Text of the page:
Ralph Ellison's Th Invisible Man

870 Words2 Pages

It began with the cries for help, and the struggle for one last breath. They all stare as the man is captured and wrestled to the ground and beaten senselessly all because of the color of his skin. As the yells become louder and the torches are lit the man’s heart begins beating more vigorously. The thought of “will I live? Or shall I die?” comes into question. As they carry the man up on a platform and slide a looped rope around his neck the answer becomes quite clear. The rope then tightens and the man is pushed off of the platform. He is struggling; he begins to picture death as bliss. The last breath he takes he can only say two words “I’m sorry”. We often overlook those that are invisible to society; Ralph Ellison takes us on a real world journey where the average African American man is an unrecognized member of society. Will you stand for the invisible man?

It is my own personal belief that mankind is equal and we all at some point lack recognition for our existence in societies worldwide. First we will analyze what recognition is in a society and how to become acknowledged by those who are around us, secondly begin the fight of recognition but also looking within the irony of being an “invisible man” within the story. Next we will unveil the final light upon being invisible and truly see how to become visible in world that seems nearly impossible.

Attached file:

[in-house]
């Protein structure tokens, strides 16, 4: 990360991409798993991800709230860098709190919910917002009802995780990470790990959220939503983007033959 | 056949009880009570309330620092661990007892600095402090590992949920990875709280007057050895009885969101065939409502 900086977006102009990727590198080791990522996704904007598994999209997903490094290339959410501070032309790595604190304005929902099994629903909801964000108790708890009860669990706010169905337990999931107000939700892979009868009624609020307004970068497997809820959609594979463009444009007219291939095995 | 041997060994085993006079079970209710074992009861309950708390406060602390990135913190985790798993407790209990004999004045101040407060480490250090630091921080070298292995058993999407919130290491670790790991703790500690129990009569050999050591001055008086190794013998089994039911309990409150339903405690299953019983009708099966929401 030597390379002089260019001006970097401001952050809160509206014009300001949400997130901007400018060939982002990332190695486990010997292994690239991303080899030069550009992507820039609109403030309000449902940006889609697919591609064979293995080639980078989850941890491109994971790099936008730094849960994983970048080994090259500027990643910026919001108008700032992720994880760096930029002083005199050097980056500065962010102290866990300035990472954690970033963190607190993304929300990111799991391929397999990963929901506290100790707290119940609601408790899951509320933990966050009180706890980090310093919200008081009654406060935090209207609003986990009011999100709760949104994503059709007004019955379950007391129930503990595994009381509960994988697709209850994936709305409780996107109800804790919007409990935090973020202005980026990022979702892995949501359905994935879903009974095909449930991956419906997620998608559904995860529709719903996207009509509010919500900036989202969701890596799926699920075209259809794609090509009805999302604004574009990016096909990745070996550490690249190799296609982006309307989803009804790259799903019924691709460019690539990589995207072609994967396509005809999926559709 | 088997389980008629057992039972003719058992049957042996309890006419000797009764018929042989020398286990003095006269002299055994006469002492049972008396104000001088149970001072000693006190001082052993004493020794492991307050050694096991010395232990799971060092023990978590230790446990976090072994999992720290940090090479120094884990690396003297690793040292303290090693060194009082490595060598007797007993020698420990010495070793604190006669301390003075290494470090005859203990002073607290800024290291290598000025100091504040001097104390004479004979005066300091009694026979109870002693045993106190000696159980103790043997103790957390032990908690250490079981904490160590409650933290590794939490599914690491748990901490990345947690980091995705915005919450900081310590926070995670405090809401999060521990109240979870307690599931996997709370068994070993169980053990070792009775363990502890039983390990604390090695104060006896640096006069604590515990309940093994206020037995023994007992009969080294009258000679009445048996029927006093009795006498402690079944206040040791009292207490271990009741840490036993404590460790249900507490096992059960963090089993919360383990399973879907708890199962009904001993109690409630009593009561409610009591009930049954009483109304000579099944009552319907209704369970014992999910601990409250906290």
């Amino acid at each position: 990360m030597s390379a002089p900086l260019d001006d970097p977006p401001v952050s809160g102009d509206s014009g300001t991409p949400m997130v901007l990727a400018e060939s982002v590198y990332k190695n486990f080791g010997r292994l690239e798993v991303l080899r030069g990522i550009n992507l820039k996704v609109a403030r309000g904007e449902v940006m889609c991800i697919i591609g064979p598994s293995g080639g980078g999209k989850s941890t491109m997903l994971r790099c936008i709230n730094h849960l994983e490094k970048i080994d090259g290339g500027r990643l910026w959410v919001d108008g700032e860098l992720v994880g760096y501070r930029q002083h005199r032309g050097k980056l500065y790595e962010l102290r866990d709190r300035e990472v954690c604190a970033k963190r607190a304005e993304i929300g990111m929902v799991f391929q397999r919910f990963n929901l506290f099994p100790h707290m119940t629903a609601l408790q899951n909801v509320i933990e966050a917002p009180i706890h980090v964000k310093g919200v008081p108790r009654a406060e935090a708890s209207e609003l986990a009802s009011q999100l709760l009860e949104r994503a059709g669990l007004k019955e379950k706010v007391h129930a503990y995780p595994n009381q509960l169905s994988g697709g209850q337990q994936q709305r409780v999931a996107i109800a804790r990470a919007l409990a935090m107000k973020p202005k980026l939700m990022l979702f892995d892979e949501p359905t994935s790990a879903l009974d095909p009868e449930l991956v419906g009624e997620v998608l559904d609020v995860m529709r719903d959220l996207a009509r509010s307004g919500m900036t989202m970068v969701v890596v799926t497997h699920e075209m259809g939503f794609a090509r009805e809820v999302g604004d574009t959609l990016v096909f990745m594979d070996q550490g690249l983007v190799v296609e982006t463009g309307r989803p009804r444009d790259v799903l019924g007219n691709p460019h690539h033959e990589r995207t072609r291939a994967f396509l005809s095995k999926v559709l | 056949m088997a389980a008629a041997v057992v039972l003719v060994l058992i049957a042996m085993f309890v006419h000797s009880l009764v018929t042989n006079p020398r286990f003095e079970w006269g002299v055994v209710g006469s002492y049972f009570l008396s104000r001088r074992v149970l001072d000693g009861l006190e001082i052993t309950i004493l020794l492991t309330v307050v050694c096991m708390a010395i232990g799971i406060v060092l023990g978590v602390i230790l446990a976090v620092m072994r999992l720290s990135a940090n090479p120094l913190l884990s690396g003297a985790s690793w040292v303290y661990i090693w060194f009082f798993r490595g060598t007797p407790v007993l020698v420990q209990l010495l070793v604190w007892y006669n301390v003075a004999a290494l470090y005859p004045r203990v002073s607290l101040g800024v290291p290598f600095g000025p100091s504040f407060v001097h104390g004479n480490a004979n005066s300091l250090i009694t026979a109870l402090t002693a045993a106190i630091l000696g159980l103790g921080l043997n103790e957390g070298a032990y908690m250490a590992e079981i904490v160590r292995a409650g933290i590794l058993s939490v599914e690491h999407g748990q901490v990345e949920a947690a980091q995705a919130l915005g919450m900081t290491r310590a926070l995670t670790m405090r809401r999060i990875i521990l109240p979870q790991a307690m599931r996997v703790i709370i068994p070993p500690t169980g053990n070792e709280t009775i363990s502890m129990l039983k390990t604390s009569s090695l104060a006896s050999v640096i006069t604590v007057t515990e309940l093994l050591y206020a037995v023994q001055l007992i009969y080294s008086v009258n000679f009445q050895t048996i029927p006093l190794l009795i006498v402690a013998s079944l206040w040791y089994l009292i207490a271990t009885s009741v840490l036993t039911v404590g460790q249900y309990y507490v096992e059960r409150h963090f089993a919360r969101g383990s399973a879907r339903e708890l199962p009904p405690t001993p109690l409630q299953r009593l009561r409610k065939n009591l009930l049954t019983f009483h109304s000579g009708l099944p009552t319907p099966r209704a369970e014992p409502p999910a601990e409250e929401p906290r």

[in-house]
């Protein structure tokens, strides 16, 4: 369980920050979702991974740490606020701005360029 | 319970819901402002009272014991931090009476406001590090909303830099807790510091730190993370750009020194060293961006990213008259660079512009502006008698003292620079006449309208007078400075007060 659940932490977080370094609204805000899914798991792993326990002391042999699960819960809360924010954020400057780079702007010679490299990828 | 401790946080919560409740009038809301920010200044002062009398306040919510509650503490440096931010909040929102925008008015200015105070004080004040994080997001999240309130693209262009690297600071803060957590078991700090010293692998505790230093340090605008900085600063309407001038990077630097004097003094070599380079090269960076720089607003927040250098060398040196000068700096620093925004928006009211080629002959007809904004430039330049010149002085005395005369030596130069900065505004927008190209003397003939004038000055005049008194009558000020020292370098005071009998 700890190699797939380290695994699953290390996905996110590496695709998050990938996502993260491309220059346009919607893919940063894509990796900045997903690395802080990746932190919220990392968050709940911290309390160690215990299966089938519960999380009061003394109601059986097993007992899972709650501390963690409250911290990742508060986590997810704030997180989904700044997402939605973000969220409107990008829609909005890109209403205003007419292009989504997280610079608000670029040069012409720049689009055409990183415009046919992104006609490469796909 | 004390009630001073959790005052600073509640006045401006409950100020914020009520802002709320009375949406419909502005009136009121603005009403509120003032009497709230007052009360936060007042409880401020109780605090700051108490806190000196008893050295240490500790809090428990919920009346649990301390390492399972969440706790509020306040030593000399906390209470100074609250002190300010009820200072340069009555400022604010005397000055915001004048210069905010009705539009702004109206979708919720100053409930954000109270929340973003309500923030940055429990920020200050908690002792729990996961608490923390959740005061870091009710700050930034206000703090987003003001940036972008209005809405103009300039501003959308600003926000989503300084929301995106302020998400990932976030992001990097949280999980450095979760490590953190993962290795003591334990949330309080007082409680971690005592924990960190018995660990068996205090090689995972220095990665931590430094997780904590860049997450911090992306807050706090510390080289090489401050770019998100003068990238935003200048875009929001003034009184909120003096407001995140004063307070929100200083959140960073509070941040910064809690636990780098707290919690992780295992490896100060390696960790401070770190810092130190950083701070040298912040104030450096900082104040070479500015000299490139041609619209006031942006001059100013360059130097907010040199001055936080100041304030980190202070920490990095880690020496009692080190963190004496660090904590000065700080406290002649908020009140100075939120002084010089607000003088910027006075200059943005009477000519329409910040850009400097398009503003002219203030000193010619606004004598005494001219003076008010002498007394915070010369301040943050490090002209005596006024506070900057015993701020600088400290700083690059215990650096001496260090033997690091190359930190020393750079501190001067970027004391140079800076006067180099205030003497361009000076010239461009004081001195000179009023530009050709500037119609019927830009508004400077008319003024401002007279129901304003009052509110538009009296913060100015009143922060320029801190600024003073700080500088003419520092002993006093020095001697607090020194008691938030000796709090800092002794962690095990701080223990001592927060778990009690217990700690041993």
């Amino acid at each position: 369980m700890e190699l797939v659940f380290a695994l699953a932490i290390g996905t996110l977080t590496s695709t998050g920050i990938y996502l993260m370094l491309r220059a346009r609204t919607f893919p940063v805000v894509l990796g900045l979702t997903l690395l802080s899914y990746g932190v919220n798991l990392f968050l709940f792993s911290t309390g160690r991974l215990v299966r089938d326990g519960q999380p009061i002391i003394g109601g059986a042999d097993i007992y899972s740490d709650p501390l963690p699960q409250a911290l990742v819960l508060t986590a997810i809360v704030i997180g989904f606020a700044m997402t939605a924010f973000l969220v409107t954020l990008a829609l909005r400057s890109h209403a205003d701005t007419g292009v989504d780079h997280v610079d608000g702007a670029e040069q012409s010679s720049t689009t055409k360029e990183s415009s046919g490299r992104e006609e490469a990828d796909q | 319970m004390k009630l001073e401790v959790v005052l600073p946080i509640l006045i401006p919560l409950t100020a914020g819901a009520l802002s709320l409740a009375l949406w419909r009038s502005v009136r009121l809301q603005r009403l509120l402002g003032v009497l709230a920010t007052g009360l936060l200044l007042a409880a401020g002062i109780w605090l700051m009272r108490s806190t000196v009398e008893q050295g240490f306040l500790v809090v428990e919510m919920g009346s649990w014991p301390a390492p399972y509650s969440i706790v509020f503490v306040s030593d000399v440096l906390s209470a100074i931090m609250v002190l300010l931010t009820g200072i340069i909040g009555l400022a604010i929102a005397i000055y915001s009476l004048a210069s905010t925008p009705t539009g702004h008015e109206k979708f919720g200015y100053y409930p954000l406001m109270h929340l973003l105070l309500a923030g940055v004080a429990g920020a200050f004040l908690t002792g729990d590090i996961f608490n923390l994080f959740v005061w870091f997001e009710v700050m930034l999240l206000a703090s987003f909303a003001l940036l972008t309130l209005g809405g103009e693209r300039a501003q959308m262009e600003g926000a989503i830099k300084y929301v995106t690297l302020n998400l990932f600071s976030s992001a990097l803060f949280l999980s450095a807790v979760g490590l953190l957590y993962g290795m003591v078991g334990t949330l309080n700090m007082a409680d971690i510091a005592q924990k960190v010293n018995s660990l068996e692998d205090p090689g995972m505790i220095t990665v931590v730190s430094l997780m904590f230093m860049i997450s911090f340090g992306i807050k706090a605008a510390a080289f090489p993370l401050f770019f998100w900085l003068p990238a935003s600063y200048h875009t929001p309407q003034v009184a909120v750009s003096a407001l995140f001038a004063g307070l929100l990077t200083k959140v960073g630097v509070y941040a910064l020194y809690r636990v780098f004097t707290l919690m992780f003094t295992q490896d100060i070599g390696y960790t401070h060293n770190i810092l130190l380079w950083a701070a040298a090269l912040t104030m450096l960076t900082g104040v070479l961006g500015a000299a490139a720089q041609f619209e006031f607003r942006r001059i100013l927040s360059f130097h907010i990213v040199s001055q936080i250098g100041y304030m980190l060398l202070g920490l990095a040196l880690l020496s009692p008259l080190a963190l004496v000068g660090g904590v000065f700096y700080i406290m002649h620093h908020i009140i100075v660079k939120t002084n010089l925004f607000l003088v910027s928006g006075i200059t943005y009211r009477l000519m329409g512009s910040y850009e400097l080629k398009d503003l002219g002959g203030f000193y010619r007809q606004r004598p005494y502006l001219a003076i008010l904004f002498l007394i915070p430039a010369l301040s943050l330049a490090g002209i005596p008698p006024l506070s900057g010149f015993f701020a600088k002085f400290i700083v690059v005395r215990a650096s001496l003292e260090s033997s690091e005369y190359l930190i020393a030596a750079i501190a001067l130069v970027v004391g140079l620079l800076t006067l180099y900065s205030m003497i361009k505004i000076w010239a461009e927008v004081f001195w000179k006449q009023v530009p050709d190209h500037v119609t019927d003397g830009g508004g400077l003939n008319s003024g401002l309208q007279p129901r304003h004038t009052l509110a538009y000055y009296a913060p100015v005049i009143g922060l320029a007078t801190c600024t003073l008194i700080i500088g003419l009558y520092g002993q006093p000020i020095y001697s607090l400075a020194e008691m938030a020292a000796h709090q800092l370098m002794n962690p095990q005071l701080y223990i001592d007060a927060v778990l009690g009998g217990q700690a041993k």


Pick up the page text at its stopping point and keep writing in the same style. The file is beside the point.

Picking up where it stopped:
Recognition is defined by Webster’s dictionary as the acknowledgment of something as valid or as entitled to consideration. "Responsibility rests upon recognition and recognition is a form of agreement," simply gives us the internal conflict of the invisible man. In order to live his life responsibly, he must first be recognized to be living in the first place. He may have f...

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...uding your own.

(4)“Life is to be lived, not controlled; and humanity is won by continuing to play in face of certain defeat.” After all the invisible man is not so invisible to recognition at all. Even in the face of certain and for sure defeat.

Works Cited

1. Ellison, Ralph. Invisible Man. New York: Vintage International, 1995. Print

2. 1919 Nebraska Lynching. Digital image. The Milwaukee Drum. 1 Feb. 2010.

Web. 9 May 2010. .

3. "About Ku Klux Klan." Anti-Defamation League. 2010. Web. 31 May 2010. .

4. Black Labor. Digital image. Voices Education Project. Web. 3 May 2010. .

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